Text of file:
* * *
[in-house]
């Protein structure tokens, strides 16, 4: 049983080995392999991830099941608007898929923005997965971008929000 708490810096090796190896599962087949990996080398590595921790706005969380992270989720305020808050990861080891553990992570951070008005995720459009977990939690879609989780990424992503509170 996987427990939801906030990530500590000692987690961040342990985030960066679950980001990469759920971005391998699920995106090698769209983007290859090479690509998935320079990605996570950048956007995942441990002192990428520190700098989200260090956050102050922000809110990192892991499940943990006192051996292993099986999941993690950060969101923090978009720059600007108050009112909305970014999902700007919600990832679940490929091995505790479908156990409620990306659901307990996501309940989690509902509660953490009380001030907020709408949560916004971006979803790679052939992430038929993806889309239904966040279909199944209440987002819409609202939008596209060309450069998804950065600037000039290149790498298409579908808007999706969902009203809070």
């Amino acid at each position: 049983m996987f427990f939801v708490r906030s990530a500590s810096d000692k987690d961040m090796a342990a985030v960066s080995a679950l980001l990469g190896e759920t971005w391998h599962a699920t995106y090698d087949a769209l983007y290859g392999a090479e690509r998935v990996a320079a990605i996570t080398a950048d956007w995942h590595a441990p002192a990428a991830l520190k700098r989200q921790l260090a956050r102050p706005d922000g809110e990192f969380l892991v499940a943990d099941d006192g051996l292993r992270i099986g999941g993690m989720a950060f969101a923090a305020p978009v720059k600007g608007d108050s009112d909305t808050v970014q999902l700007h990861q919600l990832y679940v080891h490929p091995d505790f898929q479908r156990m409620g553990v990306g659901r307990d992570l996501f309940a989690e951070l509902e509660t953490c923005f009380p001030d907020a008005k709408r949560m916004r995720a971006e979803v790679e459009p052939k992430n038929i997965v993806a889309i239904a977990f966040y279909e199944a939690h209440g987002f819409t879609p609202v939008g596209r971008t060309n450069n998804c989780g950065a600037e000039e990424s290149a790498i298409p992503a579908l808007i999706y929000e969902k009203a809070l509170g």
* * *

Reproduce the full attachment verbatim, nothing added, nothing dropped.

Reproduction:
[in-house]
């Protein structure tokens, strides 16, 4: 049983080995392999991830099941608007898929923005997965971008929000 708490810096090796190896599962087949990996080398590595921790706005969380992270989720305020808050990861080891553990992570951070008005995720459009977990939690879609989780990424992503509170 996987427990939801906030990530500590000692987690961040342990985030960066679950980001990469759920971005391998699920995106090698769209983007290859090479690509998935320079990605996570950048956007995942441990002192990428520190700098989200260090956050102050922000809110990192892991499940943990006192051996292993099986999941993690950060969101923090978009720059600007108050009112909305970014999902700007919600990832679940490929091995505790479908156990409620990306659901307990996501309940989690509902509660953490009380001030907020709408949560916004971006979803790679052939992430038929993806889309239904966040279909199944209440987002819409609202939008596209060309450069998804950065600037000039290149790498298409579908808007999706969902009203809070």
């Amino acid at each position: 049983m996987f427990f939801v708490r906030s990530a500590s810096d000692k987690d961040m090796a342990a985030v960066s080995a679950l980001l990469g190896e759920t971005w391998h599962a699920t995106y090698d087949a769209l983007y290859g392999a090479e690509r998935v990996a320079a990605i996570t080398a950048d956007w995942h590595a441990p002192a990428a991830l520190k700098r989200q921790l260090a956050r102050p706005d922000g809110e990192f969380l892991v499940a943990d099941d006192g051996l292993r992270i099986g999941g993690m989720a950060f969101a923090a305020p978009v720059k600007g608007d108050s009112d909305t808050v970014q999902l700007h990861q919600l990832y679940v080891h490929p091995d505790f898929q479908r156990m409620g553990v990306g659901r307990d992570l996501f309940a989690e951070l509902e509660t953490c923005f009380p001030d907020a008005k709408r949560m916004r995720a971006e979803v790679e459009p052939k992430n038929i997965v993806a889309i239904a977990f966040y279909e199944a939690h209440g987002f819409t879609p609202v939008g596209r971008t060309n450069n998804c989780g950065a600037e000039e990424s290149a790498i298409p992503a579908l808007i999706y929000e969902k009203a809070l509170g």